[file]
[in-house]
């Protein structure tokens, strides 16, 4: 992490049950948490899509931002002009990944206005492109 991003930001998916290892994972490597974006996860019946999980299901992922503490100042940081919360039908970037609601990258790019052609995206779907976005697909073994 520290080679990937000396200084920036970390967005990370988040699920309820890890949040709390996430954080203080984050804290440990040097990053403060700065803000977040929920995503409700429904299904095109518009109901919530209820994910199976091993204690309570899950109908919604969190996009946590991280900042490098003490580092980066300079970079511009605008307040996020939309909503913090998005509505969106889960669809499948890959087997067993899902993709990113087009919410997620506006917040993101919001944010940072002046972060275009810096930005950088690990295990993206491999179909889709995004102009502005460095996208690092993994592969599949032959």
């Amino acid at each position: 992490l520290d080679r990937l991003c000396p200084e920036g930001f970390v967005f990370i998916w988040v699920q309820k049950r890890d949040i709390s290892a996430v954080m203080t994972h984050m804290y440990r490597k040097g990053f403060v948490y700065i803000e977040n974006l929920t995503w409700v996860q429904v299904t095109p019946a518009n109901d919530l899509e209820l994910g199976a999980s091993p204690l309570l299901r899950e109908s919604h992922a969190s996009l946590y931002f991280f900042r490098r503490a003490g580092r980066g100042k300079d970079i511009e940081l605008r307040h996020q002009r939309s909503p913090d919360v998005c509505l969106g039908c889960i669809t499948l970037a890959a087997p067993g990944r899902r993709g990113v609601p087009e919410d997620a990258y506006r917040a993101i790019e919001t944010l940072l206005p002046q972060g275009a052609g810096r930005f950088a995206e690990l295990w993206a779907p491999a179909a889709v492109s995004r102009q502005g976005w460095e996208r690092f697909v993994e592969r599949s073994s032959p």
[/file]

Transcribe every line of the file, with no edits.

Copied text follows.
[in-house]
């Protein structure tokens, strides 16, 4: 992490049950948490899509931002002009990944206005492109 991003930001998916290892994972490597974006996860019946999980299901992922503490100042940081919360039908970037609601990258790019052609995206779907976005697909073994 520290080679990937000396200084920036970390967005990370988040699920309820890890949040709390996430954080203080984050804290440990040097990053403060700065803000977040929920995503409700429904299904095109518009109901919530209820994910199976091993204690309570899950109908919604969190996009946590991280900042490098003490580092980066300079970079511009605008307040996020939309909503913090998005509505969106889960669809499948890959087997067993899902993709990113087009919410997620506006917040993101919001944010940072002046972060275009810096930005950088690990295990993206491999179909889709995004102009502005460095996208690092993994592969599949032959």
């Amino acid at each position: 992490l520290d080679r990937l991003c000396p200084e920036g930001f970390v967005f990370i998916w988040v699920q309820k049950r890890d949040i709390s290892a996430v954080m203080t994972h984050m804290y440990r490597k040097g990053f403060v948490y700065i803000e977040n974006l929920t995503w409700v996860q429904v299904t095109p019946a518009n109901d919530l899509e209820l994910g199976a999980s091993p204690l309570l299901r899950e109908s919604h992922a969190s996009l946590y931002f991280f900042r490098r503490a003490g580092r980066g100042k300079d970079i511009e940081l605008r307040h996020q002009r939309s909503p913090d919360v998005c509505l969106g039908c889960i669809t499948l970037a890959a087997p067993g990944r899902r993709g990113v609601p087009e919410d997620a990258y506006r917040a993101i790019e919001t944010l940072l206005p002046q972060g275009a052609g810096r930005f950088a995206e690990l295990w993206a779907p491999a179909a889709v492109s995004r102009q502005g976005w460095e996208r690092f697909v993994e592969r599949s073994s032959p």